Boston’s World Series win caps Telegraph’s list of top local stories of 2004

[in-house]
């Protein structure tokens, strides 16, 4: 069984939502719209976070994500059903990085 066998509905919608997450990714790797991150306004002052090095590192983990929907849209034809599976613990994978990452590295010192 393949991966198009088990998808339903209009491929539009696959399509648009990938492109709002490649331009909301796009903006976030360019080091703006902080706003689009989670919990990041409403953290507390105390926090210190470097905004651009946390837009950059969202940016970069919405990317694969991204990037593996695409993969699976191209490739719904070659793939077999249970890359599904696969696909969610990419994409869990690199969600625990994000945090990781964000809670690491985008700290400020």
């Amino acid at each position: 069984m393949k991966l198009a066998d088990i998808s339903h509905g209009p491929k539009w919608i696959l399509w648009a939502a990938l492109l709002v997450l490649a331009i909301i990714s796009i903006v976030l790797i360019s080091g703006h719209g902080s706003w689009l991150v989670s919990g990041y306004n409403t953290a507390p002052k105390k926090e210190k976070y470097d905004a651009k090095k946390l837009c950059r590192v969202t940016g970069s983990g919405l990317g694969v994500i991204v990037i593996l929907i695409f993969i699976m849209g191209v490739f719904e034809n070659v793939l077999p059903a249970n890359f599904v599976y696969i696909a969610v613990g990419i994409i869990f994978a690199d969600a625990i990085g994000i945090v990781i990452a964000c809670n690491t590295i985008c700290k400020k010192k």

You watched it unfold on television - bleary-eyed and suspended in disbelief night after October night: each step in the remarkable comeback against the hated New York Yankees and the anticlimactic sweep of the St. Louis Cardinals. Still, let us remind you of what may be the most stupendous achievement in New England since a merry band of anti-tax brothers drove out King George’s Redcoats: The Boston Red Sox won the World Series. Not surprisingly, this achievement ranked as the top Telegraph story of 2004, the most compelling news in a newsworthy year. In a year in which local men and women fought in Iraq, voters backed Democrats for governor and president, a Nashua native became the state’s first female attorney general and our neighboring Bay State ushered in a landmark same-sex marriage law, the Red Sox clinched this paper’s top honor. Read it again: The Boston Red Sox won the World Series, the team’s first hardball title since a young Babe Ruth made Fenway Park just one of his many playgrounds. The victory repaired the heavily damaged collective psyche of Sox fans, served as perfect small-talk fodder for even the most disconnected of backers and reminded millions that perseverance, focus and fun can be applied to life and pay some sweet dividends. It provided joy for the young - who now know only the winning ways - and the old, who for decades knew only heartbreak. Nashua resident Betty Jordan, for one, no longer has to recite with conviction, “Wait ’til next year.” Jordan, who turns 102 years old today, saw her heroes, Yaz and Nomar among them, fall short. She threw caution to the wind once again and fell in love with the shaggy-haired, sophomoric 2004 club, particularly the modern caveman Johnny Damon. She believed - and had her faith rewarded. But let us not forget other champions of 2004. The New England Patriots chalked up their second super victory in three years. The Pats defeated the Carolina Panthers 32-29 on Feb. 1, Super Bowl Sunday, on a 41-yard field goal by Adam Vinatieri - the man with the golden foot. And no surprise here, the team-oriented Patriots remain in the hunt this season after stringing together more consecutive wins than any other professional football team in U.S. history. It was a good year to be a sports fan in New England.